San Marcos Mercury | Local News from San Marcos and Hays County, Texas

May 25th, 2009
Moore elected interim Democratic chair

By SEAN WARDWELL
Managing Editor

Katie Bell Moore was elected chair of the Hays County Democratic Party (HCDP) in a 14-13 vote over former Texas State College Democrat President Courtney Strange, during  a May 21 meeting of its executive committee.

Moore will serve the remainder of Anna Martinez Boling’s term, which expires in 2010. Boling resigned as the county’s Democratic chair earlier this month. Moore has indicated that she will run for a full two-year term when the present term ends.Moore, 29, moved from northern Travis County to Buda in the summer of 2008, when her husband was transferred to his company’s San Marcos office. She previously worked for State Rep. Eliot Naishtat (D-Austin) and volunteered with the Travis County Democratic Party.

“Through last year’s historic election, I became very involved in the Hays County campaign and had the opportunity to meet and work with many energized and enthusiastic Hays County Dems, veterans and newcomers, alike,” said Moore in a statement before the election. “Hays County is very different from Travis County, but I believe I have learned many things from (the) Travis County Democratic Party that could work well for our growing county while putting to work the ideas that have been so successful here.”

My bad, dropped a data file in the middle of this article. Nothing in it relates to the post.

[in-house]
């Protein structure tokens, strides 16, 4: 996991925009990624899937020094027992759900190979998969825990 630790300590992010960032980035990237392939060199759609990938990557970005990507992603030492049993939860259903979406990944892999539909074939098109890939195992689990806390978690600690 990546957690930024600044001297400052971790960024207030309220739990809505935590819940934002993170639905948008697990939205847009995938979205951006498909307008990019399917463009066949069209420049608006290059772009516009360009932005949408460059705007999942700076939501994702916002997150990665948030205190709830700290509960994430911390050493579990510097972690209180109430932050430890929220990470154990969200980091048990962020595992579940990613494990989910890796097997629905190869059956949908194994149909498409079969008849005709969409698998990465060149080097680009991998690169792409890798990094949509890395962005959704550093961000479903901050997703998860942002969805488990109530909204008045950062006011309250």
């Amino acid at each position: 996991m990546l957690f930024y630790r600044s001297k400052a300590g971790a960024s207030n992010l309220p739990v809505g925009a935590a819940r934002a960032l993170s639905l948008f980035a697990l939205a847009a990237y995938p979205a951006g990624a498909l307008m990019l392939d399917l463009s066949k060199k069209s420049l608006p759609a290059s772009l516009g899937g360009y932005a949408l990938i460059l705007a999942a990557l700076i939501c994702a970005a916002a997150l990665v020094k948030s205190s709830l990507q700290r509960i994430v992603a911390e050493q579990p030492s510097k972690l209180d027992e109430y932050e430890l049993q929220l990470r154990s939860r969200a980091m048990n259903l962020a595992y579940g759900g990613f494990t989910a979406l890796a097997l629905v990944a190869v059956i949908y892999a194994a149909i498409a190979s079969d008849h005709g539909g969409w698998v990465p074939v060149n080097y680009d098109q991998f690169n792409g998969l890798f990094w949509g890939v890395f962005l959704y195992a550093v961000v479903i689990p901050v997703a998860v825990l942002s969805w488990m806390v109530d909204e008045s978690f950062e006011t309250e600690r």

Now, Moore is looking towards the future, as she takes over from Boling.

“First, I’d like to get our new media campaign up and running,” Moore said. “I’d like to update our website more and start using more social networking. We just need to get ready for victory in 2010.”

The 2010 election will bring several challenges for the Democrats locally. Hays County Judge Liz Sumter (D-Wimberley) is expected to face a primary challenge from Precinct 2 Commissioner Jeff Barton (D-Buda), though neither has made a formal announcement. Barton’s seat will also be up for election, as will the seat held by Precinct 4 Commissioner Karen Ford (D-Dripping Springs). Democrats hold a 4-1 majority on the Hays County Commissioners Court.

Aside from trying to win elections, Moore sees a greater role for the HCDP in local neighborhoods.

“I’d like to focus on outreach to communities,” Moore said. “We need to be present in every community in the county.”

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